Chevrolet unveiled its new 2014 Corvette at the Detroit Auto Show on Sunday–and while the new model boasts gas-and-speed-friendly features and an updated look, it remains, without a doubt, a Corvette.
The 2014 model pays homage to its ancestors by reviving the retro Stingray name, but chief engineer Tadge Juechter made clear that this is a car for the 21st century: “We don’t want to do retro…we don’t want to go back and do like some manufacturers [and] go relive the glory days.”
While the Corvette, which celebrates its 60th birthday this year, is not nearly Chevy’s best-selling car (the company barely sold 12,000 last year), the iconic (if impractical) muscle car is an integral part of the company’s branding.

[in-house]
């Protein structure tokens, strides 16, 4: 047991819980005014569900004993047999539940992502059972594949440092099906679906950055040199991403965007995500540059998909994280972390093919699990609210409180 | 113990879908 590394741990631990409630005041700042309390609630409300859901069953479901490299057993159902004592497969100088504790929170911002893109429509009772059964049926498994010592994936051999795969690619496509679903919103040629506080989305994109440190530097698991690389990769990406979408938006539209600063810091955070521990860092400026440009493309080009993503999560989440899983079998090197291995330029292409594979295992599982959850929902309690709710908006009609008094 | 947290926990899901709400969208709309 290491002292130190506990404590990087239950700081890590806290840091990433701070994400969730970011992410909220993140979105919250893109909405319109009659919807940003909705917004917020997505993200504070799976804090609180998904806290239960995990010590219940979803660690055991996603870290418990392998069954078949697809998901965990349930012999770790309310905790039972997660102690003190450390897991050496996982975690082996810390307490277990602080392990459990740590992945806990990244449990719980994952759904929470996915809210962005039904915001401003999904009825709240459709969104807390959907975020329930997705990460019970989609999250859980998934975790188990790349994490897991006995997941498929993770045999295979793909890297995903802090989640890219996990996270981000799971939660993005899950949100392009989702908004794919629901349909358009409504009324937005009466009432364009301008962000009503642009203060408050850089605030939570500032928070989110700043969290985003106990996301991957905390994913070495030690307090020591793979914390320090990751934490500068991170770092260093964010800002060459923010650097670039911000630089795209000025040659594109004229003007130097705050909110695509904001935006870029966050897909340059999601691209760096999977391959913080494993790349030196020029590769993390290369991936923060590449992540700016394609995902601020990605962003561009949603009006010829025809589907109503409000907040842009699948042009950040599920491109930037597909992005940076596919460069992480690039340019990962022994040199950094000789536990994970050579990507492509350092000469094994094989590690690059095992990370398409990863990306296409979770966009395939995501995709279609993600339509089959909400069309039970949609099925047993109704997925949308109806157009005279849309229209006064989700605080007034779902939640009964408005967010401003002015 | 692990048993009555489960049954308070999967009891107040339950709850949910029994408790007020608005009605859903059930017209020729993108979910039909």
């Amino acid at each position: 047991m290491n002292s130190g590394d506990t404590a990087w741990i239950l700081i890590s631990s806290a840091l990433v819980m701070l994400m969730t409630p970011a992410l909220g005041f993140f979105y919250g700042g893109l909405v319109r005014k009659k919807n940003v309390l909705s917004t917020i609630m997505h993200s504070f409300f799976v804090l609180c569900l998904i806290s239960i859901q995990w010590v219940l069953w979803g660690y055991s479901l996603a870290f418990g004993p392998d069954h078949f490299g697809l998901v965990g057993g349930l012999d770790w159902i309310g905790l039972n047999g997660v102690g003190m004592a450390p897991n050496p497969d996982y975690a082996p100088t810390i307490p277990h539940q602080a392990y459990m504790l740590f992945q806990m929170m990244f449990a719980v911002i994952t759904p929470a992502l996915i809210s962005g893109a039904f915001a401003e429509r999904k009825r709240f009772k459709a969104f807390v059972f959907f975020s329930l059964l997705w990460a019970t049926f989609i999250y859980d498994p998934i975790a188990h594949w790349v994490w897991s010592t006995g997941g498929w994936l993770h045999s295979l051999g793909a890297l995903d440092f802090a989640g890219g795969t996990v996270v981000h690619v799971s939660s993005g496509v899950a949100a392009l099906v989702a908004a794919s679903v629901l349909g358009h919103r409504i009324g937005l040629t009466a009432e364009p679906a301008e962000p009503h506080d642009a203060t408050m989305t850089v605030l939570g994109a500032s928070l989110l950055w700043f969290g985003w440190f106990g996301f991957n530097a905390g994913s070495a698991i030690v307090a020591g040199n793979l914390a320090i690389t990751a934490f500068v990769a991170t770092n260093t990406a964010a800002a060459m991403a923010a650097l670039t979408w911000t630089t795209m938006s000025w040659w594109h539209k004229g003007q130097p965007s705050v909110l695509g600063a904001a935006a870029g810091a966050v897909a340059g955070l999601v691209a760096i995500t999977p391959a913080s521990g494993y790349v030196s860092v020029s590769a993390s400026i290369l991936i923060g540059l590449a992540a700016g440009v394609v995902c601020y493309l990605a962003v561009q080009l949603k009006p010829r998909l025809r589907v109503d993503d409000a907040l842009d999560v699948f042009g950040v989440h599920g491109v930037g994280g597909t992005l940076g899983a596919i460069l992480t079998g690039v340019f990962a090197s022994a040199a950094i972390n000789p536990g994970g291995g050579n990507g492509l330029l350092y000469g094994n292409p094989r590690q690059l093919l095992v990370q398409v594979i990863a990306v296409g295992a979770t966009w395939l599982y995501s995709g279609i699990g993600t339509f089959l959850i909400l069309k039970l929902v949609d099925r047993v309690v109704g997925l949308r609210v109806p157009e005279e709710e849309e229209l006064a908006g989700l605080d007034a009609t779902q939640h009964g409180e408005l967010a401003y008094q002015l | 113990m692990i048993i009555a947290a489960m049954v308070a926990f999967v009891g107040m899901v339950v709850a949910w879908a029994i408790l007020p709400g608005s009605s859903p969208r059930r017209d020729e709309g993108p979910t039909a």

Brian Moody of AutoTrader says, “It’s almost like a rolling billboard for the company, for the attitude of the company [and] the spirit of the company”. He went on to say that the purpose of building a high-performance sports car like the Corvette isn’t actually to sell a lot of Corvettes, but to sell more Impalas and Malibus.
That’s not to say, however, that Chevy isn’t invested in expanding the Corvette-buying market.